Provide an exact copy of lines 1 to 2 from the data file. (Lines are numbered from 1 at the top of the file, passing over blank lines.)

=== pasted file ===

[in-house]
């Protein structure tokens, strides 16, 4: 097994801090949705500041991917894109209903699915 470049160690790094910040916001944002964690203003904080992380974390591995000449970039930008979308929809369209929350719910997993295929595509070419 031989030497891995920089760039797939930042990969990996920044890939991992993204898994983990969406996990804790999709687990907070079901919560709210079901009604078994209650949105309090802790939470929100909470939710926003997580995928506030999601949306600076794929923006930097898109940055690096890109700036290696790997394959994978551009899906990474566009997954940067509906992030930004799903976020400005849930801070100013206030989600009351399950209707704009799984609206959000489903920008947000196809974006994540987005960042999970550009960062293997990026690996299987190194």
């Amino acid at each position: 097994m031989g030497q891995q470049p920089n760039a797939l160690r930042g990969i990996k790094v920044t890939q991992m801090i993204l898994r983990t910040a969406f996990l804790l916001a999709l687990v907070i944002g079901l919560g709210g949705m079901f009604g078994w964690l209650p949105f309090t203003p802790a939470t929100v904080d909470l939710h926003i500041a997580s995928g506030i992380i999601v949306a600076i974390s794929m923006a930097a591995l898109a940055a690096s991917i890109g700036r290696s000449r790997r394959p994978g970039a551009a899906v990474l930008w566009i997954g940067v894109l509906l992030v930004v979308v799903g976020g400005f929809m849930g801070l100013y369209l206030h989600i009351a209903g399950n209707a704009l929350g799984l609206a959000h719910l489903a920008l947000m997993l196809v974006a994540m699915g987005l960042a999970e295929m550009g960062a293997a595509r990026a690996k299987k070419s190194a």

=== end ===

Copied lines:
[in-house]
């Protein structure tokens, strides 16, 4: 097994801090949705500041991917894109209903699915 470049160690790094910040916001944002964690203003904080992380974390591995000449970039930008979308929809369209929350719910997993295929595509070419 031989030497891995920089760039797939930042990969990996920044890939991992993204898994983990969406996990804790999709687990907070079901919560709210079901009604078994209650949105309090802790939470929100909470939710926003997580995928506030999601949306600076794929923006930097898109940055690096890109700036290696790997394959994978551009899906990474566009997954940067509906992030930004799903976020400005849930801070100013206030989600009351399950209707704009799984609206959000489903920008947000196809974006994540987005960042999970550009960062293997990026690996299987190194």